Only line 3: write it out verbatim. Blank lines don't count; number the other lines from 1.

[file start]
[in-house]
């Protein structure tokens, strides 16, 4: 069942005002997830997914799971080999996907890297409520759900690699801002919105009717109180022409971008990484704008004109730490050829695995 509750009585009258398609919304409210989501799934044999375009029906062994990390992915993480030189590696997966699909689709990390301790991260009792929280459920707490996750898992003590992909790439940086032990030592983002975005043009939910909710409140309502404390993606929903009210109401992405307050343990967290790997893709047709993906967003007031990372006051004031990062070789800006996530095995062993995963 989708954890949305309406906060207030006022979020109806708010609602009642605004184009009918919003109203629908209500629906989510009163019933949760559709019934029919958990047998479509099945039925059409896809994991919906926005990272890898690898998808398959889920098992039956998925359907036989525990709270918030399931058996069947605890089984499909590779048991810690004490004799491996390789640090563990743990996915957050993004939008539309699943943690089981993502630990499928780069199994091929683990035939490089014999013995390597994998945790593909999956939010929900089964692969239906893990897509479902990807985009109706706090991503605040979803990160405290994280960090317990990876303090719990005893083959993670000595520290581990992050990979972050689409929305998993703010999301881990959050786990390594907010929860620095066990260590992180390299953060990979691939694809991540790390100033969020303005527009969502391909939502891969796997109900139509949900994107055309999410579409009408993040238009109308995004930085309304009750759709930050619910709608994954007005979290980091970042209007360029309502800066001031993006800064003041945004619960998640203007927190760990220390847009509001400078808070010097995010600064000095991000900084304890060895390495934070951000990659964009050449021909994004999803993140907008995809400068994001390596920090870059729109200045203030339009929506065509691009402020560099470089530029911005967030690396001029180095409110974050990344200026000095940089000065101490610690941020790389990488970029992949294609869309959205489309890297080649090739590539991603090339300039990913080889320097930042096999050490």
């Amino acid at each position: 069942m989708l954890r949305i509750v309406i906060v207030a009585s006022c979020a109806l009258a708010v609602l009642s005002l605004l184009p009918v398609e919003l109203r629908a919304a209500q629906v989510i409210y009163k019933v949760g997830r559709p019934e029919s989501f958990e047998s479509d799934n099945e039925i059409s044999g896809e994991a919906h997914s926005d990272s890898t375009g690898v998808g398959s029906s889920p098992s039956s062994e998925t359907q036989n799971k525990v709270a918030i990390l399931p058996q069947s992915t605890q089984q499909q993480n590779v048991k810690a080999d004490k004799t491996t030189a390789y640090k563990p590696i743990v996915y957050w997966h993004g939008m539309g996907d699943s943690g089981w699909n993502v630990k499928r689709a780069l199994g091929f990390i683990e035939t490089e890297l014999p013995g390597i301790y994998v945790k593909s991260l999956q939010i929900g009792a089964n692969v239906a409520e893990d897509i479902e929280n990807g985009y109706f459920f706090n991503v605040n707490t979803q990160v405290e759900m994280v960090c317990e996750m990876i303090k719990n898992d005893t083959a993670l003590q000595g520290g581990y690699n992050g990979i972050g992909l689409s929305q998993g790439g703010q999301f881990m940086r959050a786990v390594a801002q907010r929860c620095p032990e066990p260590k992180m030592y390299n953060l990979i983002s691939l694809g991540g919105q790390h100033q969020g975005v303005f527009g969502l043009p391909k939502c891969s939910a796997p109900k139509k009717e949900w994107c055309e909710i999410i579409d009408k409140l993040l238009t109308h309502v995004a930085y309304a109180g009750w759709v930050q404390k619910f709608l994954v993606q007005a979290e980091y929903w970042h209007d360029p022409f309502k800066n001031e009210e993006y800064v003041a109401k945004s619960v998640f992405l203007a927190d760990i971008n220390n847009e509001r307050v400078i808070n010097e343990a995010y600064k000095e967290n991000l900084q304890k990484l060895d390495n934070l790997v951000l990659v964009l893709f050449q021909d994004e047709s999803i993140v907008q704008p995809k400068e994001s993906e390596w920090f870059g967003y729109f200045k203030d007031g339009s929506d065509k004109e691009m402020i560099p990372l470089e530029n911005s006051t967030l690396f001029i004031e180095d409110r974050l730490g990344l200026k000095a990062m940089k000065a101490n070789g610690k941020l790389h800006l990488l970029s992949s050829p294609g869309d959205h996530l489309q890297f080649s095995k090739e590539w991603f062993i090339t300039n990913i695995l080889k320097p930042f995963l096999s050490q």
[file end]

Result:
């Amino acid at each position: 069942m989708l954890r949305i509750v309406i906060v207030a009585s006022c979020a109806l009258a708010v609602l009642s005002l605004l184009p009918v398609e919003l109203r629908a919304a209500q629906v989510i409210y009163k019933v949760g997830r559709p019934e029919s989501f958990e047998s479509d799934n099945e039925i059409s044999g896809e994991a919906h997914s926005d990272s890898t375009g690898v998808g398959s029906s889920p098992s039956s062994e998925t359907q036989n799971k525990v709270a918030i990390l399931p058996q069947s992915t605890q089984q499909q993480n590779v048991k810690a080999d004490k004799t491996t030189a390789y640090k563990p590696i743990v996915y957050w997966h993004g939008m539309g996907d699943s943690g089981w699909n993502v630990k499928r689709a780069l199994g091929f990390i683990e035939t490089e890297l014999p013995g390597i301790y994998v945790k593909s991260l999956q939010i929900g009792a089964n692969v239906a409520e893990d897509i479902e929280n990807g985009y109706f459920f706090n991503v605040n707490t979803q990160v405290e759900m994280v960090c317990e996750m990876i303090k719990n898992d005893t083959a993670l003590q000595g520290g581990y690699n992050g990979i972050g992909l689409s929305q998993g790439g703010q999301f881990m940086r959050a786990v390594a801002q907010r929860c620095p032990e066990p260590k992180m030592y390299n953060l990979i983002s691939l694809g991540g919105q790390h100033q969020g975005v303005f527009g969502l043009p391909k939502c891969s939910a796997p109900k139509k009717e949900w994107c055309e909710i999410i579409d009408k409140l993040l238009t109308h309502v995004a930085y309304a109180g009750w759709v930050q404390k619910f709608l994954v993606q007005a979290e980091y929903w970042h209007d360029p022409f309502k800066n001031e009210e993006y800064v003041a109401k945004s619960v998640f992405l203007a927190d760990i971008n220390n847009e509001r307050v400078i808070n010097e343990a995010y600064k000095e967290n991000l900084q304890k990484l060895d390495n934070l790997v951000l990659v964009l893709f050449q021909d994004e047709s999803i993140v907008q704008p995809k400068e994001s993906e390596w920090f870059g967003y729109f200045k203030d007031g339009s929506d065509k004109e691009m402020i560099p990372l470089e530029n911005s006051t967030l690396f001029i004031e180095d409110r974050l730490g990344l200026k000095a990062m940089k000065a101490n070789g610690k941020l790389h800006l990488l970029s992949s050829p294609g869309d959205h996530l489309q890297f080649s095995k090739e590539w991603f062993i090339t300039n990913i695995l080889k320097p930042f995963l096999s050490q």